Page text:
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Setup payments electronically: If you have your subscriptions paid electronically on a regular basis, you’ll know that you shouldn’t be receiving an additional invoice for a subscription service. Additionally, if you are paying with a credit card, you can try to use a specific card for all your subscriptions so you know where and when to expect the charges. You’ll also know that certain bank information shouldn’t be relevant to paying an invoice if you get one of these phishing emails. For instance, why is the scammer asking for bank account information when you charge your subscriptions on a credit card, etc.?

ASK OUR TECH EXPERT ANY QUESTION, AND GET KURT’S FREE CYBERGUY REPORT NEWSLETTER HERE

scam illustration

Kurt “CyberGuy” Knutsson shares his caution about an email scam. (Kurt “CyberGuy” Knutsson)

SCAMMERS ARE USING FAKE NEWS, MALICIOUS LINKS TO TARGET YOU IN AN EMOTIONAL FACEBOOK PHISHING TRAP

What to do next if you’ve been scammed?

These scammers could have obtained your email address through various methods, from email harvesting to purchasing it from the dark web; below are some active steps you can take to protect yourself if you feel you have been scammed:

1. Change passwords: For any accounts that might have been accessed or mentioned to or by the scammer, you should log in from a secure, virus- and malware-free device and change your password immediately. It is best to create unique and complex passwords, including letters, symbols and numbers, for each separate online account. If you need help generating and storing complex passwords, consider using a password manager.

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2. Keep an eye on all your accounts and credit consistently: Contact the financial institution and explain the situation for all accounts impacted by the potential scammer. They can help you freeze or lock your account, so these scammers have little or no access to your money. Contact the three main credit bureaus to freeze your credit. This will prevent anyone, including hackers, from wreaking havoc on your credit. Make sure to report any errors on your credit reports with the credit agencies. Remember that you are allowed a free annual credit report. If there are too many accounts for you to keep track of regularly, a credit monitoring service can help by constantly monitoring and alerting you of any account changes or problems.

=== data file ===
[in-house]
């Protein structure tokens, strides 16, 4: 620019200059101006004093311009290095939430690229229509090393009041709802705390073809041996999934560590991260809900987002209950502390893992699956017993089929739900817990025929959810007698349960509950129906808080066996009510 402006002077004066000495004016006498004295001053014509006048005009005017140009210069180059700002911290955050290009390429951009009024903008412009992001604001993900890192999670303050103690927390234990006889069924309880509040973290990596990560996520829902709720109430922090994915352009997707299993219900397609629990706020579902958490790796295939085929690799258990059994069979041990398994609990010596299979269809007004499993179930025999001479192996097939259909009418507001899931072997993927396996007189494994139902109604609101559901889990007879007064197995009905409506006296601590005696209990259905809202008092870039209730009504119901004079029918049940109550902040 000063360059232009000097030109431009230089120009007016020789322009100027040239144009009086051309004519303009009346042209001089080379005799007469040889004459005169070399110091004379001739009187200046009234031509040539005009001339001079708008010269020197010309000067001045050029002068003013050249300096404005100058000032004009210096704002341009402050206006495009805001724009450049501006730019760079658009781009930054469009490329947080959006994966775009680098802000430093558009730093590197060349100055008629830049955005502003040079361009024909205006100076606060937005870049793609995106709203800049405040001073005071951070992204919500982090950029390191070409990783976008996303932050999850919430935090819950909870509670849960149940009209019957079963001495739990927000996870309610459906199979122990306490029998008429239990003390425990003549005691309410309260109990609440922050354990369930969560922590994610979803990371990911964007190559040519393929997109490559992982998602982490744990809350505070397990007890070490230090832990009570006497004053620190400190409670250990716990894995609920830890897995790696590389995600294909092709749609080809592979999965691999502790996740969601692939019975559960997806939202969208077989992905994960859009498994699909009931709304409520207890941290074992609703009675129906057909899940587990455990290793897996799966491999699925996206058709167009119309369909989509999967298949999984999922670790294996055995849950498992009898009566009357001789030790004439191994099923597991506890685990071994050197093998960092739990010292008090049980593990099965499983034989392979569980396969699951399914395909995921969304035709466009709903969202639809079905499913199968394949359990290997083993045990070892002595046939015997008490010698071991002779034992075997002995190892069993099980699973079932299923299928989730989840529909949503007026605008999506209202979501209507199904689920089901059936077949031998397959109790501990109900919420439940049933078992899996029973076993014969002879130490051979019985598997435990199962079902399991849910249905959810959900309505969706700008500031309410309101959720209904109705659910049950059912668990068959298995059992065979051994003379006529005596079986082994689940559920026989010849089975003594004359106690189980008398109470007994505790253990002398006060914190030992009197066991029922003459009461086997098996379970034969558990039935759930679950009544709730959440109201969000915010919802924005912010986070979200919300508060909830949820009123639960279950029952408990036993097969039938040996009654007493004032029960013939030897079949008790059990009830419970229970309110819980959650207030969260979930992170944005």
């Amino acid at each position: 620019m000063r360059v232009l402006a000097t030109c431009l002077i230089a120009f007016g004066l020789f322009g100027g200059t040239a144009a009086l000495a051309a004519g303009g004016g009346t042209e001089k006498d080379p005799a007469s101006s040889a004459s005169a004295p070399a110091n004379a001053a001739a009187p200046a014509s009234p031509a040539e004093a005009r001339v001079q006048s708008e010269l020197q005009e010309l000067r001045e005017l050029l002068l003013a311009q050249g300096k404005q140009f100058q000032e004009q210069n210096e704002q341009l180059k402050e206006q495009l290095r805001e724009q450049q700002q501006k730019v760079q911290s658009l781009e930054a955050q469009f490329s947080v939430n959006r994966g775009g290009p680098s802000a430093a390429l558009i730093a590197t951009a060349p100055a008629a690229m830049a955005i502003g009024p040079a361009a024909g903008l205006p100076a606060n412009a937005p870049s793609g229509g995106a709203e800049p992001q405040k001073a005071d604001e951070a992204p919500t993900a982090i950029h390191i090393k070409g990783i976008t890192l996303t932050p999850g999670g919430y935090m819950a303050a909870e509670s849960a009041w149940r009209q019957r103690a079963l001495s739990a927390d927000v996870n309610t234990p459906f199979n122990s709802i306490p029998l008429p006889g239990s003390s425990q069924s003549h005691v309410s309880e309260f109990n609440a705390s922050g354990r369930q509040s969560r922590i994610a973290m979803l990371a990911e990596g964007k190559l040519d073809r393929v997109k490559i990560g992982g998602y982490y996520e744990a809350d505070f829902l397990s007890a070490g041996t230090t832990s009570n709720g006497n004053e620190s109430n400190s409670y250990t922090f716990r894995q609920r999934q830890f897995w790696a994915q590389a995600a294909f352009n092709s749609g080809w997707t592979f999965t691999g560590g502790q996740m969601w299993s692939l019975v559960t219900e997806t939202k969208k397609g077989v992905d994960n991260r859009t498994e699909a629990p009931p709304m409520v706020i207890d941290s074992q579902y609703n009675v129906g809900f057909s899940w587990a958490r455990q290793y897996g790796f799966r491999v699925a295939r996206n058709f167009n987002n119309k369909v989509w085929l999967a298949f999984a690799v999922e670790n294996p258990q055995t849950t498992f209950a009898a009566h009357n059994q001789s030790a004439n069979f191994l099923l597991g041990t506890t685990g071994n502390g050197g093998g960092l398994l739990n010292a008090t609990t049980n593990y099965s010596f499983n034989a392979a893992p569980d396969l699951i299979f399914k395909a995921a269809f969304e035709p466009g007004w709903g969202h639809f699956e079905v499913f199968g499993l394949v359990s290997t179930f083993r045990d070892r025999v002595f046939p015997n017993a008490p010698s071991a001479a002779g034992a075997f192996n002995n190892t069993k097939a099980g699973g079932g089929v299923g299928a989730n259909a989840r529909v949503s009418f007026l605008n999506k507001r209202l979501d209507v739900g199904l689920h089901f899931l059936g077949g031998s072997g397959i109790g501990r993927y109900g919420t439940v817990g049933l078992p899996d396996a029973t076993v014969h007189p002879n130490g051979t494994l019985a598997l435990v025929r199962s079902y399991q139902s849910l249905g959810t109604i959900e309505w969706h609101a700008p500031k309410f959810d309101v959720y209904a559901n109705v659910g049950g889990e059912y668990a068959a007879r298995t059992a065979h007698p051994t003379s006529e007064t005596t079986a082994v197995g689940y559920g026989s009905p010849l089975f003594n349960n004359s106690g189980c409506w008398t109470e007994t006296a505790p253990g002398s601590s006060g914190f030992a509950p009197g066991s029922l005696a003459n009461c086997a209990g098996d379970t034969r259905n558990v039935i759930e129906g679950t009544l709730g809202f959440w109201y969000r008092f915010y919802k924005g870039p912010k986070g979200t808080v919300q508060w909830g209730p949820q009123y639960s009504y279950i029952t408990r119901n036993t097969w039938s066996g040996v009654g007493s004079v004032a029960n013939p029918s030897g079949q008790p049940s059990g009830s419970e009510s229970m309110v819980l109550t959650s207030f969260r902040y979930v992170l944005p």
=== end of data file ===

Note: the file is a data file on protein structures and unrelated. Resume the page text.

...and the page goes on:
3. Setup alerts for financial accounts: Most financial institutions offer financial alerts or restrictions for all transactions for checking accounts and cards. Do use them so you can be notified of any fraudulent transactions immediately. The faster you can report these charges to your financial institution, the more likely you can stop the scammers in their tracks.

4. Enable two-factor authentication for any account impacted by the phishing scam: This would include your financial accounts and email address. If you have this additional layer of security on, the hacker or scammer would have to send a code to another device or account to gain access, even with your password. 

5. Get Identity Theft Protection: While getting an identity theft service seems overkill, many identity theft protection services can help you when your accounts get compromised. They continually monitor the dark web and your financial accounts to see if any crucial personal information like your email addresses or bank account information is compromised or up for sale on the dark web. Getting those alerts immediately allows you to act faster and take the above-mentioned steps. If you have already given out your information to a potential scammer, you should follow these steps to ensure that your identity hasn’t been stolen. See my tips and best picks on how to protect yourself from identity theft.

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6. Use strong antivirus software: If you have antivirus software installed on the device where the scam email was received and any links clicked or attachments downloaded, run a scan on that device to identify suspicious software, delete it, and restart your device. Get my picks for the best 2024 antivirus protection winners for your Windows, Mac, Android & iOS devices.

7. Call the local authorities: While you hope never to encounter a scammer like the elderly woman who was victimized, if you feel unsafe and uncertain about how scammers will use your information, definitely reach out to local authorities. 

DON’T CLICK THAT LINK! HOW TO SPOT AND PREVENT PHISHING ATTACKS IN YOUR INBOX

Kurt’s key takeaways